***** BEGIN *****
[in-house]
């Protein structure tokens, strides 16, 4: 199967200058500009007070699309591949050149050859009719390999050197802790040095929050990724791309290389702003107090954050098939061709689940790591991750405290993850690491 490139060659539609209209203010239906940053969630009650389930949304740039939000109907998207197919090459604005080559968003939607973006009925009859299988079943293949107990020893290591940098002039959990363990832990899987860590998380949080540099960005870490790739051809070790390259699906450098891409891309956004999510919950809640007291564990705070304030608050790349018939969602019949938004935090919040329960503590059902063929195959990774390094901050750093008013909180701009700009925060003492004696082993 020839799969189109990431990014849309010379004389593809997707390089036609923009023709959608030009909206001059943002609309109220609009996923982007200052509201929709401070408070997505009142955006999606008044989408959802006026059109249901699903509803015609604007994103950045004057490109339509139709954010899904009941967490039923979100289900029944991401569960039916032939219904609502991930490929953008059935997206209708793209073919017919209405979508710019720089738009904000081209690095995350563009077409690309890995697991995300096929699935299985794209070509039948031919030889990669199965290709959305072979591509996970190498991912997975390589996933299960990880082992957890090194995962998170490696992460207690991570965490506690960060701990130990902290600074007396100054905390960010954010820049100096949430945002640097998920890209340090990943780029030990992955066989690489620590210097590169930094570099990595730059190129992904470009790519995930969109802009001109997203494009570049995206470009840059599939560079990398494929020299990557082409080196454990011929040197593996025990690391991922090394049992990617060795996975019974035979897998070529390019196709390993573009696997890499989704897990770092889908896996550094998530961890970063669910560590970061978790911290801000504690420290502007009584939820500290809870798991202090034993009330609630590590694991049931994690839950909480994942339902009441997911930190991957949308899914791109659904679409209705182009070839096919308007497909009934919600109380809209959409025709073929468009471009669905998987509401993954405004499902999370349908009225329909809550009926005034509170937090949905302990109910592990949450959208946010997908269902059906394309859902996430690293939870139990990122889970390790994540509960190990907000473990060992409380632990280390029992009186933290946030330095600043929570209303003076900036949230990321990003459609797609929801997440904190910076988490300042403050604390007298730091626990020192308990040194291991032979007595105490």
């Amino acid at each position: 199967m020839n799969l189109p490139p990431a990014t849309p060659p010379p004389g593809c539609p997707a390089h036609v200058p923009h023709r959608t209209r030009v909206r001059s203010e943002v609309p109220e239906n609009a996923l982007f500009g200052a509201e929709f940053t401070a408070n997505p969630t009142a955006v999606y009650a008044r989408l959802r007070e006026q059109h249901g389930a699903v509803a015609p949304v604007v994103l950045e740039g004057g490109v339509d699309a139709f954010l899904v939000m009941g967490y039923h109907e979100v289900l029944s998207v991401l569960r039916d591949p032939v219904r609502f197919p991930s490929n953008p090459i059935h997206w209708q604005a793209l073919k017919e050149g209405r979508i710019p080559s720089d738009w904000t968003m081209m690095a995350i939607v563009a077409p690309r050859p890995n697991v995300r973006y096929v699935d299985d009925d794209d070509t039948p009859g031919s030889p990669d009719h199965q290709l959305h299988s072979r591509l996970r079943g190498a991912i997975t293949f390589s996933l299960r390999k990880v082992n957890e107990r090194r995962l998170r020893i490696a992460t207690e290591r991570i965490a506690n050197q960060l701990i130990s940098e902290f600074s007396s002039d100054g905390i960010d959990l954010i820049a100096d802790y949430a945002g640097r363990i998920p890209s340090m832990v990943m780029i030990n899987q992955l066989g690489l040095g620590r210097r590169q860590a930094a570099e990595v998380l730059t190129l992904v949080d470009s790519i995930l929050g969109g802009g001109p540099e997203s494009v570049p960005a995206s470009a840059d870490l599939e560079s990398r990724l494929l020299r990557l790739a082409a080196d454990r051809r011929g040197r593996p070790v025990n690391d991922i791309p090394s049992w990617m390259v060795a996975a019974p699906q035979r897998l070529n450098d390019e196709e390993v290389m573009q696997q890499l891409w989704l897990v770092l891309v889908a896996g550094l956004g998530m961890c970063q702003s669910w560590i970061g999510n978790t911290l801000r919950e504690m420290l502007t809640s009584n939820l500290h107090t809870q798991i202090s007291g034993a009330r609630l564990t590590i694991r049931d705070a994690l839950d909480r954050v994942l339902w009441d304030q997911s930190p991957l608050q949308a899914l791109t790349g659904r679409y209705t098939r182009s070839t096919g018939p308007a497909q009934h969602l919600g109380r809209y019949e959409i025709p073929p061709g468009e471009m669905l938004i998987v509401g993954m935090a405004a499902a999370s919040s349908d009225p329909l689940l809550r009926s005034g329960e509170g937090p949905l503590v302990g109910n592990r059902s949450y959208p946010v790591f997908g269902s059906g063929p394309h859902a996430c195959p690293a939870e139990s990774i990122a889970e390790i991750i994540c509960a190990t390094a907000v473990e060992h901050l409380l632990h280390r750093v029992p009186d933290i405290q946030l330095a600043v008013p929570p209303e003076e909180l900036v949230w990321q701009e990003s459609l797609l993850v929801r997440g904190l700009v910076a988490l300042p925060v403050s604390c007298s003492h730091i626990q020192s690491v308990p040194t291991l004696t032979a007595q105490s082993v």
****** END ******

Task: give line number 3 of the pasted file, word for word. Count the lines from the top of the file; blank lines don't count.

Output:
């Amino acid at each position: 199967m020839n799969l189109p490139p990431a990014t849309p060659p010379p004389g593809c539609p997707a390089h036609v200058p923009h023709r959608t209209r030009v909206r001059s203010e943002v609309p109220e239906n609009a996923l982007f500009g200052a509201e929709f940053t401070a408070n997505p969630t009142a955006v999606y009650a008044r989408l959802r007070e006026q059109h249901g389930a699903v509803a015609p949304v604007v994103l950045e740039g004057g490109v339509d699309a139709f954010l899904v939000m009941g967490y039923h109907e979100v289900l029944s998207v991401l569960r039916d591949p032939v219904r609502f197919p991930s490929n953008p090459i059935h997206w209708q604005a793209l073919k017919e050149g209405r979508i710019p080559s720089d738009w904000t968003m081209m690095a995350i939607v563009a077409p690309r050859p890995n697991v995300r973006y096929v699935d299985d009925d794209d070509t039948p009859g031919s030889p990669d009719h199965q290709l959305h299988s072979r591509l996970r079943g190498a991912i997975t293949f390589s996933l299960r390999k990880v082992n957890e107990r090194r995962l998170r020893i490696a992460t207690e290591r991570i965490a506690n050197q960060l701990i130990s940098e902290f600074s007396s002039d100054g905390i960010d959990l954010i820049a100096d802790y949430a945002g640097r363990i998920p890209s340090m832990v990943m780029i030990n899987q992955l066989g690489l040095g620590r210097r590169q860590a930094a570099e990595v998380l730059t190129l992904v949080d470009s790519i995930l929050g969109g802009g001109p540099e997203s494009v570049p960005a995206s470009a840059d870490l599939e560079s990398r990724l494929l020299r990557l790739a082409a080196d454990r051809r011929g040197r593996p070790v025990n690391d991922i791309p090394s049992w990617m390259v060795a996975a019974p699906q035979r897998l070529n450098d390019e196709e390993v290389m573009q696997q890499l891409w989704l897990v770092l891309v889908a896996g550094l956004g998530m961890c970063q702003s669910w560590i970061g999510n978790t911290l801000r919950e504690m420290l502007t809640s009584n939820l500290h107090t809870q798991i202090s007291g034993a009330r609630l564990t590590i694991r049931d705070a994690l839950d909480r954050v994942l339902w009441d304030q997911s930190p991957l608050q949308a899914l791109t790349g659904r679409y209705t098939r182009s070839t096919g018939p308007a497909q009934h969602l919600g109380r809209y019949e959409i025709p073929p061709g468009e471009m669905l938004i998987v509401g993954m935090a405004a499902a999370s919040s349908d009225p329909l689940l809550r009926s005034g329960e509170g937090p949905l503590v302990g109910n592990r059902s949450y959208p946010v790591f997908g269902s059906g063929p394309h859902a996430c195959p690293a939870e139990s990774i990122a889970e390790i991750i994540c509960a190990t390094a907000v473990e060992h901050l409380l632990h280390r750093v029992p009186d933290i405290q946030l330095a600043v008013p929570p209303e003076e909180l900036v949230w990321q701009e990003s459609l797609l993850v929801r997440g904190l700009v910076a988490l300042p925060v403050s604390c007298s003492h730091i626990q020192s690491v308990p040194t291991l004696t032979a007595q105490s082993v």